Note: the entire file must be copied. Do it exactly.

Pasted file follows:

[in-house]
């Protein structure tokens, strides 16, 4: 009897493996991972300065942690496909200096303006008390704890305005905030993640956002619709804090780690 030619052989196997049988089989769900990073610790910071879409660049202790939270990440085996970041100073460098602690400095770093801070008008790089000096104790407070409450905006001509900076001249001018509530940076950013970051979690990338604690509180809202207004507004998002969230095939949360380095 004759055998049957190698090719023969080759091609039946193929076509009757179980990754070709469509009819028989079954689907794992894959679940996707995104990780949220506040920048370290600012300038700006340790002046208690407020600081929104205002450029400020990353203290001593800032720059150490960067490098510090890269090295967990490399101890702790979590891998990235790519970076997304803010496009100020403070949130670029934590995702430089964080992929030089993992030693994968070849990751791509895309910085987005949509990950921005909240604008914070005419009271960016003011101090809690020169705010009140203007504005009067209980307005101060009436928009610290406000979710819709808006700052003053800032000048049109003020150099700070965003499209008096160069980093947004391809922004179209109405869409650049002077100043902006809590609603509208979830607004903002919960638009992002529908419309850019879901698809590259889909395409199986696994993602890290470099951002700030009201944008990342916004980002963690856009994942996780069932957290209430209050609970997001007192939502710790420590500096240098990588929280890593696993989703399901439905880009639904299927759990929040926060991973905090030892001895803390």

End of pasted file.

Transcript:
[in-house]
């Protein structure tokens, strides 16, 4: 009897493996991972300065942690496909200096303006008390704890305005905030993640956002619709804090780690 030619052989196997049988089989769900990073610790910071879409660049202790939270990440085996970041100073460098602690400095770093801070008008790089000096104790407070409450905006001509900076001249001018509530940076950013970051979690990338604690509180809202207004507004998002969230095939949360380095 004759055998049957190698090719023969080759091609039946193929076509009757179980990754070709469509009819028989079954689907794992894959679940996707995104990780949220506040920048370290600012300038700006340790002046208690407020600081929104205002450029400020990353203290001593800032720059150490960067490098510090890269090295967990490399101890702790979590891998990235790519970076997304803010496009100020403070949130670029934590995702430089964080992929030089993992030693994968070849990751791509895309910085987005949509990950921005909240604008914070005419009271960016003011101090809690020169705010009140203007504005009067209980307005101060009436928009610290406000979710819709808006700052003053800032000048049109003020150099700070965003499209008096160069980093947004391809922004179209109405869409650049002077100043902006809590609603509208979830607004903002919960638009992002529908419309850019879901698809590259889909395409199986696994993602890290470099951002700030009201944008990342916004980002963690856009994942996780069932957290209430209050609970997001007192939502710790420590500096240098990588929280890593696993989703399901439905880009639904299927759990929040926060991973905090030892001895803390």